Celebrate Mental Health Arts & Music Festival

Rachael Richard, Contributing Reporter

While many students remain quiet on the subject, one group of Tulane students has decided to open the doors to discussing mental health. From 11 a.m. to 6 p.m. Saturday, the first-ever Celebrate Mental Health Art and Music Festival will be free and open to the public to shed light on the realities of mental health.

The event is run by Tulane’s National Alliance of Mental Illness and headed by president Jesse Benzell. Benzell said the goal of the festival is to “promote mental health on campus and de-stigmatize mental illness.”

Greek Liaison Chair Alexis Madormo echoed this sentiment, saying that the festival strives to start the conversation about something that impacts a wide array of Tulane students.

“[The festival is] a start to make students at Tulane think that this is something everyone deals with,” Madormo said. “Everyone has their own status on mental health and it really is just to eliminate the taboo and help college students who really do struggle with mental health and stress.”

NAMI’s year-round efforts to combat the stigma of mental illness include tabling on McAlister Drive, having group sessions about mental health issues such as addiction and suicide prevention and meeting with members of NAMI New Orleans.

Madormo, who struggles with depression, anxiety and ADHD, acknowledges that while there are other on-campus options for mental health help, such as Counseling and Psychological Services, yoga and meditation, the NAMI facilitates and encourages discussion about a topic that many are often scared to address.

Through its Greek fundraising, NAMI’s Tulane chapter has raised $1,250, with Sigma Phi Epsilon fraternity raising the most money proportionally to number of fraternity members.

“[We want] to show to those who aren’t involved or aren’t Greek-affiliated that we’re not our own little bubble,” Madormo said. “We want to reach out to the community we want to benefit the entire Tulane community. We’re not trying to seclude ourselves.”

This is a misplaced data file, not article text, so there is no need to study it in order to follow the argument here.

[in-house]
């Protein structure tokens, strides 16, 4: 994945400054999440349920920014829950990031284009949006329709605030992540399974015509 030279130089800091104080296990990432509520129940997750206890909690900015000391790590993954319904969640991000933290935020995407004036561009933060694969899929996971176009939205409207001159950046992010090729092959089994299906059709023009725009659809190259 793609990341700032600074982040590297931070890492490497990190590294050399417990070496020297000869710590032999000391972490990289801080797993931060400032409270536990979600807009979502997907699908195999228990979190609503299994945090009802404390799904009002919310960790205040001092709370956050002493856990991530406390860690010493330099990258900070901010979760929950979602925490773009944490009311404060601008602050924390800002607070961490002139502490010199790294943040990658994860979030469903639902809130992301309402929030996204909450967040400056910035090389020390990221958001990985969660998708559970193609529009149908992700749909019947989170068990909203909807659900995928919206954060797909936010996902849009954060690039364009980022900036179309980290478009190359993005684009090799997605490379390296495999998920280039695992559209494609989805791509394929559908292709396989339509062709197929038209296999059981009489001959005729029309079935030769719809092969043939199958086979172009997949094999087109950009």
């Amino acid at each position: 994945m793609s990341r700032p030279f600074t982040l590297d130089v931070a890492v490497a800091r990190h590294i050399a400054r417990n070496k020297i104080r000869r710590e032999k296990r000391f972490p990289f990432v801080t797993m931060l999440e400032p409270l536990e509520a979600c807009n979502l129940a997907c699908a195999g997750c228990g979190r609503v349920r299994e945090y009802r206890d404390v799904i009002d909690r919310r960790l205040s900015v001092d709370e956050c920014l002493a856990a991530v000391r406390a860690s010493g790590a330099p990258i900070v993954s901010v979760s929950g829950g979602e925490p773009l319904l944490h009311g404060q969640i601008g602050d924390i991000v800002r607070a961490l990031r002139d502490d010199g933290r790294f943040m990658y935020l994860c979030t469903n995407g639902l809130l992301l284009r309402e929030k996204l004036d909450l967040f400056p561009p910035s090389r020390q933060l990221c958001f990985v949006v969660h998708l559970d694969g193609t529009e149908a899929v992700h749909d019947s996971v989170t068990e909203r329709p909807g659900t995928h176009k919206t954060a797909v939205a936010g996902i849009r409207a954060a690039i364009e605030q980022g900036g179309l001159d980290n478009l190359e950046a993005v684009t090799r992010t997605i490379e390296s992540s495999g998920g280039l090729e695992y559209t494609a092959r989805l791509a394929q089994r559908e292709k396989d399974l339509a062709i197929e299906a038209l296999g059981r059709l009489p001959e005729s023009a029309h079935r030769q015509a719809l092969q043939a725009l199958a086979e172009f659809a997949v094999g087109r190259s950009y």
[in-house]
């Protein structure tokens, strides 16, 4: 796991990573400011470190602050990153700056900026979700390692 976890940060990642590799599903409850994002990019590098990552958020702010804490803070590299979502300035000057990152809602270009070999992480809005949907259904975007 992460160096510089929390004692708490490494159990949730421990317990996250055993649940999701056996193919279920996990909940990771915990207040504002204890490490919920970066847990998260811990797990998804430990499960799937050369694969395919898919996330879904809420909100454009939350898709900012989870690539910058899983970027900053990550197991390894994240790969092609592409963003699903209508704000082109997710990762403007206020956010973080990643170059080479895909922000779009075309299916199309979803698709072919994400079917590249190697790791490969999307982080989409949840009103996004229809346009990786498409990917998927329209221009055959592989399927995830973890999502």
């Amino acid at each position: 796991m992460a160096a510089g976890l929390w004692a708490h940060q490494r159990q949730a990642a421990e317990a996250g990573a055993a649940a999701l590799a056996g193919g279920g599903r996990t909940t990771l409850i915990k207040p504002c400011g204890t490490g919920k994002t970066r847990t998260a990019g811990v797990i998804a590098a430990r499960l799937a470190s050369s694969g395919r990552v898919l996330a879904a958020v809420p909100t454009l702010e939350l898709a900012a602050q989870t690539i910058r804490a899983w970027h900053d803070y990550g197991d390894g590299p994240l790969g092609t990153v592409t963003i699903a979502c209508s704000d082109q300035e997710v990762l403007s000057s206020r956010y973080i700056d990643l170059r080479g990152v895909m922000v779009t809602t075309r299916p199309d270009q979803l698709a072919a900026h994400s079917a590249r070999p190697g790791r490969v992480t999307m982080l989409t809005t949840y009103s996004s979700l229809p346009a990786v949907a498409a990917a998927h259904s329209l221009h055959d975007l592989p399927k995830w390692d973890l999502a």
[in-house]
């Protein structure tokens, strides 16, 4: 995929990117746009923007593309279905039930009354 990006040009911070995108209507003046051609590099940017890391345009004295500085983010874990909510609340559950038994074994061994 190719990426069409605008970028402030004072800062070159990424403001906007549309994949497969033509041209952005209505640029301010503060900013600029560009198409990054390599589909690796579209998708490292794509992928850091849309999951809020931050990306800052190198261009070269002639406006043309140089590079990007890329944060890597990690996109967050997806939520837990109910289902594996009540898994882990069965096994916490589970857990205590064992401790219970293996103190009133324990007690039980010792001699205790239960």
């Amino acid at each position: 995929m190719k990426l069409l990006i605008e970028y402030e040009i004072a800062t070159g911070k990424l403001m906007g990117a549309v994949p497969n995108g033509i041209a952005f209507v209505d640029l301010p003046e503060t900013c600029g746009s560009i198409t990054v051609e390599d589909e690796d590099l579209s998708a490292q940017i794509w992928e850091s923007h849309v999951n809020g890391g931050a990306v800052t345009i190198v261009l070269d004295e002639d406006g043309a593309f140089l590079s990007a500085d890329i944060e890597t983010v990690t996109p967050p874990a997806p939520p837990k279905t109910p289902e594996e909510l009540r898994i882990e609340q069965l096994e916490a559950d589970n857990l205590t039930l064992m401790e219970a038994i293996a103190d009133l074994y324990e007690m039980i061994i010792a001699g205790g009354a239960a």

The festival will kick off in the Kendall Cram room of the Lavin-Bernick Center with a suicide prevention workshop entitled “Question Persuade Refer,” led by Center for Wellness & Health Promotion Health Educator Carolyn Bacchus and a light breakfast. Other workshops include yoga, led by the India Association of Tulane University, Mindfulness and Meditation, led by Hans Gruenig, Art Therapy, “Release!,” an interfaith dance workshop and many others.

Starting at 3 p.m. in Pocket Park and the business school courtyard, there will be booths, music, free food and food trucks. Tulane Panhellenic Council will be hosting a booth and giving out free candy grams at the event and will be tabling on McAlister Drive this week. Other booths include a make-your-own-stress-ball, make-a-potted-plant and many others. From 3 p.m. to 6 p.m., there will be a variety of performances by Dat Dance Crew, THEM A Capella, Tulane University Ladies A Capella, NJ Beats, Koby Berman, The Bummers, Alfred Banks and many others.

Benzell’s idea was to have a little bit of something for everyone, so that everyone on campus is drawn to the festival.

“We realize that if you want to affect positive change in the community, you have to have some sort of event that engages all the different parts of the community,” Benzell said.

The Celebrate Mental Health Art and Music Festival hopes to become an annual fall event, with Saturday as its pilot event. The food, fun and music will draw many to the festival, but ultimately it aims to advocate for mental wellness and facilitate discussion.

“[Mental health] is something that you can talk about and needs to be shared,” Madormo said.

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